Many hugs from Scott & Tanya

Posted by KiwiChocoTrip 07:23 Archived in Thailand Comments (1)

Khon Kaen 2 & Happy Healing Home 1

Fun and learning at The Mindfulness Project & Happy Healing Home

The Mindfulness Project was a wonderful experience: full of joy and love, sharing and learning, letting go and relaxing, just being together and letting others in.

The project had been closed for a bit before we came, which made it that the whole of our group arrived on the same day. This made it so that everyone was in the same mindset, and we became a little family; a very special happening.

I guess the height of those 10 days would be the visit to the Wat Pho montastery in Khon Kaen, where we stayed one night and got up at 4:30 to start meditating. After that, we bought food for the monks and went to the ceremony where we could share out our givings in the long train of monk-bowls. So many people eager to share out what they had made or bought, respecting Buddha, the monks, their tradition.
Later we helped clean the monastery, which was received with many smiles and 'kop-kun-ka's'. The rest of the day consisted of more meditation, including one in 'the dark room', where it is completely pitch black, evening chanting, and joining the festival in the city. There was a huge fancy fair with loads of food stalls and games, and I bought a hand-made flower arrangement with candles and incense to put in the water, supposedly to offer to the water spirits. It was truly magical!

The following day we were free, so all of us gladly used some of our free time to take the massage school in the Wat Pho to the test. They passed. Our backs cracked, and our muscles ached while the ladies and men pulled at our limbs and stood on our bodies; others just fell asleep in heaven, it was superb!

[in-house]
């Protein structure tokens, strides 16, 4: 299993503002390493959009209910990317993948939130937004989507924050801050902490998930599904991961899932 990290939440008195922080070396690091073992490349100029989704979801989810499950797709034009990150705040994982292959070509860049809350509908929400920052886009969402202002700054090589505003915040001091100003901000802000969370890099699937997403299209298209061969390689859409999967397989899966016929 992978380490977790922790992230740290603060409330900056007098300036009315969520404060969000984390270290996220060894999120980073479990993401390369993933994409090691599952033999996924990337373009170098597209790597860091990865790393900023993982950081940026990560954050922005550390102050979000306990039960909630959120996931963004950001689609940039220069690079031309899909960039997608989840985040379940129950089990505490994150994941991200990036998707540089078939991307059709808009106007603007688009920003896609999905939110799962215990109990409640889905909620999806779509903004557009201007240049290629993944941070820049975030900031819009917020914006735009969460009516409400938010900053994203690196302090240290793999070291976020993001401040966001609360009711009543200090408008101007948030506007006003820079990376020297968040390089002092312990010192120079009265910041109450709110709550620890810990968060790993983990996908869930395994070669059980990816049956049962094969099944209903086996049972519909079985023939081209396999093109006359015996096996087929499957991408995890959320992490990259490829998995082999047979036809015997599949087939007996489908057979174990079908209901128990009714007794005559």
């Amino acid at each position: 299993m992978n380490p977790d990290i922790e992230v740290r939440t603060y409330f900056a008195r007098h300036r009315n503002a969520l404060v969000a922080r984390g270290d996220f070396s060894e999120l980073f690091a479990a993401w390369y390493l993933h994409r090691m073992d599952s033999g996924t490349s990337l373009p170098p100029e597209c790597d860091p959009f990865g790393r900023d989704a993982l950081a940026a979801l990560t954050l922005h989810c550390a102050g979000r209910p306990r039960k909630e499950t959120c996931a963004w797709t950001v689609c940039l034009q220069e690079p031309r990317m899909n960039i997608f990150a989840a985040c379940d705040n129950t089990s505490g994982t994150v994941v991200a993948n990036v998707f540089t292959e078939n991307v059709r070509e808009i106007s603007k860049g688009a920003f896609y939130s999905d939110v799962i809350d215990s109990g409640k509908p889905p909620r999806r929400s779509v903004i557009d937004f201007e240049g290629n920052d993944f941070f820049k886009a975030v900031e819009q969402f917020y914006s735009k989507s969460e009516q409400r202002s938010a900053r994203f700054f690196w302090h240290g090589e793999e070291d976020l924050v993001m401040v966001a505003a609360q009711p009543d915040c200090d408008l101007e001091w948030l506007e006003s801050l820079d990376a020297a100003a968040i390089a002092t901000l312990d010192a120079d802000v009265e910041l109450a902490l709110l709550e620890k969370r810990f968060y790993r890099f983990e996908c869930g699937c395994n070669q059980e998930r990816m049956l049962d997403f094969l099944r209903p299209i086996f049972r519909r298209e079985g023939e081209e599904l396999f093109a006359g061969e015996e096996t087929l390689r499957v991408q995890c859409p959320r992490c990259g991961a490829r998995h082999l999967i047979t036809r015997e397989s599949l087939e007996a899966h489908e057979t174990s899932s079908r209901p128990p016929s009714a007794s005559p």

As our ten days came to a close, more people arrived and it got véry busy. Scott and I could feel it was the right time to leave and headed for the night bus to Chiang Mai, where we stayed for two days wondering round markets, meditating in the temples, enjoying food all day long.

Then we took a little van/bus for about three hours through the beautiful scenic mountains towards our next project: Happy Healing Home, where we have now been for about 3 days. There's only four of us here, staying with Jim, Tea and their 10-year-old son. They have a beautiful permaculture farm which uses no electricity what so ever, except for one light in the evenings. So far, we have picked and roasted coffee, cut grass in the rice field, swam in the river, meditated together, plucked a chicken, made delicious Thai food... (Oh my goodness, the food just gets better! Every mealtime we tell ourselves we should just eat till we're full, but it's just too good...) Anyhow, it's a fantastic learning experience! Being among and learning from the Thais, sleeping in bamboo huts, practicing mindfulness -aaah, we can finally hear our own minds again-, living a simple, but happy life.

Love, love, love fom us both!!

Posted by KiwiChocoTrip 01:51 Archived in Thailand Comments (0)